Many of us would have noticed there are fewer bees buzzing about these days, but there’s no shortage of them in Elanora.
Resident Peter Davenport has been breeding the smaller native variety for around 30 years.
He said there are a few important differences between natives and honey bees – one is they don’t sting.
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Mr Davenport also said because native bees are a bit smaller they will go further into a flower, like the tiny macadamia flower.
He said that is one of the main reasons he breeds natives “and a lot of people are allergic to honey bees and they can’t have them around their orchards”.
He also supplies bees to the botanic and community gardens on the Gold Coast.
Some of Mr Davenport’s bees can also be found at Kindergartens to “teach the little kids about the bees” he paused before joking “they can learn about the birds later”.
He went on to explain why we do not see as many bees flying around in our gardens these days.
He said a hive beetle was introduced from Africa “all of the hives in the trees, they become invaded by this hive beetle and nobody can look after them so we’re losing out on the honey bees in trees that was offering a free pollination service, that’s all disappearing now unless somebody’s got some bees near you in a box or something that they can look after”.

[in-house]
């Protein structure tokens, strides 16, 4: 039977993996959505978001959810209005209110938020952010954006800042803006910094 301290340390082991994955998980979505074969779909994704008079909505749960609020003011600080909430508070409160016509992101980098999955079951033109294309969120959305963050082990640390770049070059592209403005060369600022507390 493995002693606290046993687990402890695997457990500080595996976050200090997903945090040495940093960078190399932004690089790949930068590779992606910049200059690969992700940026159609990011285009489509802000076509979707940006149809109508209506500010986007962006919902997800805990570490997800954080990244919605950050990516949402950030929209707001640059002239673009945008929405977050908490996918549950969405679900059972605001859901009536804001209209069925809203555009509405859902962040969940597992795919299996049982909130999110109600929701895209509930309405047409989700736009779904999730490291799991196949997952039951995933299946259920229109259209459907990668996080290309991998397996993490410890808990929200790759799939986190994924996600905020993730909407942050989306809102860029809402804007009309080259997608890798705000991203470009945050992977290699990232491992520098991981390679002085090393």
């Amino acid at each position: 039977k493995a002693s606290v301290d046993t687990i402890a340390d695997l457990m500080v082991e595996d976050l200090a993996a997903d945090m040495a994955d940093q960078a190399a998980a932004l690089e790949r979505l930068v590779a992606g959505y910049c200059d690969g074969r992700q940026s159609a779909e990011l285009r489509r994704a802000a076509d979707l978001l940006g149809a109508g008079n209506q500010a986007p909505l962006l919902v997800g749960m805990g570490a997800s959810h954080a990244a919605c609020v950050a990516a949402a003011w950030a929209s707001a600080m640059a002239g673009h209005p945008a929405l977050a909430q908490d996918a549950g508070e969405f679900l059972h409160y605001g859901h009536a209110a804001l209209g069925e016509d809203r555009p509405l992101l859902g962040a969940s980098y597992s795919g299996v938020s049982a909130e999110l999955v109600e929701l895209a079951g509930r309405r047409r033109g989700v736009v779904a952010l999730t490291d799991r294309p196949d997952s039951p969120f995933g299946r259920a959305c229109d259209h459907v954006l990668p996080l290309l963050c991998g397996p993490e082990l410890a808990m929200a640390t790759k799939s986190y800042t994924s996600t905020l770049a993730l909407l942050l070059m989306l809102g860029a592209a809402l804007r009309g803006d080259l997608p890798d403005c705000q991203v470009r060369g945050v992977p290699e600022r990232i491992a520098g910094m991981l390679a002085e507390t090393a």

Mr Davenport said traps can be put in honey bee hives to catch the hive beetle, which can contain oil or poison.
“It’s a real pest, it just comes and lays its maggot all through their pollen and honey and stuff and it even tricks the bees into feeding it, they thinks it’s their baby” he said.
A recent Queensland-based study found that bees battling a common gut parasite are less able to pollinate.
That is significant given about a quarter of food production is dependent on honey bee pollination.
For more on the study results click here.